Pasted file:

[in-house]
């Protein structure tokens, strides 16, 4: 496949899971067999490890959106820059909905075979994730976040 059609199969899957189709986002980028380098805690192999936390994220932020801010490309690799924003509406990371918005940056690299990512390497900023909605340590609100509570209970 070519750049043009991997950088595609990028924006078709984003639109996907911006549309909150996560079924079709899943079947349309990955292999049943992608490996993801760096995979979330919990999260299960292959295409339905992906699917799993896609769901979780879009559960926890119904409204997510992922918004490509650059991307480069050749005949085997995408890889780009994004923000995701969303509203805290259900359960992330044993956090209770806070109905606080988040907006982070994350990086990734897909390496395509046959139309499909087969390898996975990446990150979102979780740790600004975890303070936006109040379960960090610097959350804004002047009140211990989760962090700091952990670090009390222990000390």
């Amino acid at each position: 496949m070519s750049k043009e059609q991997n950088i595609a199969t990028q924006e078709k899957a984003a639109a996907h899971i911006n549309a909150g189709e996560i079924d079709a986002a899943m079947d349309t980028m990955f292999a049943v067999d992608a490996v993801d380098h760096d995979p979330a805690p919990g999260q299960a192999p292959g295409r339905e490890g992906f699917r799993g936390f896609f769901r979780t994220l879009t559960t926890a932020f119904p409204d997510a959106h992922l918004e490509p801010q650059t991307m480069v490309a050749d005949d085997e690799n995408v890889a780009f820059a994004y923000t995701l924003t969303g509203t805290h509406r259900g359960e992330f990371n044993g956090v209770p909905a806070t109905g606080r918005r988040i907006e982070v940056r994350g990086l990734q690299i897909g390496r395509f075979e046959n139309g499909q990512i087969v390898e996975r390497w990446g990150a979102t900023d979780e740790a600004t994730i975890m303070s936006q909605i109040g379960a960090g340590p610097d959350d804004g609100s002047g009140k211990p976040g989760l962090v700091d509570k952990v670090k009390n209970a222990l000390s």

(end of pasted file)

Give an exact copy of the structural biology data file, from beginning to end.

[in-house]
């Protein structure tokens, strides 16, 4: 496949899971067999490890959106820059909905075979994730976040 059609199969899957189709986002980028380098805690192999936390994220932020801010490309690799924003509406990371918005940056690299990512390497900023909605340590609100509570209970 070519750049043009991997950088595609990028924006078709984003639109996907911006549309909150996560079924079709899943079947349309990955292999049943992608490996993801760096995979979330919990999260299960292959295409339905992906699917799993896609769901979780879009559960926890119904409204997510992922918004490509650059991307480069050749005949085997995408890889780009994004923000995701969303509203805290259900359960992330044993956090209770806070109905606080988040907006982070994350990086990734897909390496395509046959139309499909087969390898996975990446990150979102979780740790600004975890303070936006109040379960960090610097959350804004002047009140211990989760962090700091952990670090009390222990000390």
């Amino acid at each position: 496949m070519s750049k043009e059609q991997n950088i595609a199969t990028q924006e078709k899957a984003a639109a996907h899971i911006n549309a909150g189709e996560i079924d079709a986002a899943m079947d349309t980028m990955f292999a049943v067999d992608a490996v993801d380098h760096d995979p979330a805690p919990g999260q299960a192999p292959g295409r339905e490890g992906f699917r799993g936390f896609f769901r979780t994220l879009t559960t926890a932020f119904p409204d997510a959106h992922l918004e490509p801010q650059t991307m480069v490309a050749d005949d085997e690799n995408v890889a780009f820059a994004y923000t995701l924003t969303g509203t805290h509406r259900g359960e992330f990371n044993g956090v209770p909905a806070t109905g606080r918005r988040i907006e982070v940056r994350g990086l990734q690299i897909g390496r395509f075979e046959n139309g499909q990512i087969v390898e996975r390497w990446g990150a979102t900023d979780e740790a600004t994730i975890m303070s936006q909605i109040g379960a960090g340590p610097d959350d804004g609100s002047g009140k211990p976040g989760l962090v700091d509570k952990v670090k009390n209970a222990l000390s």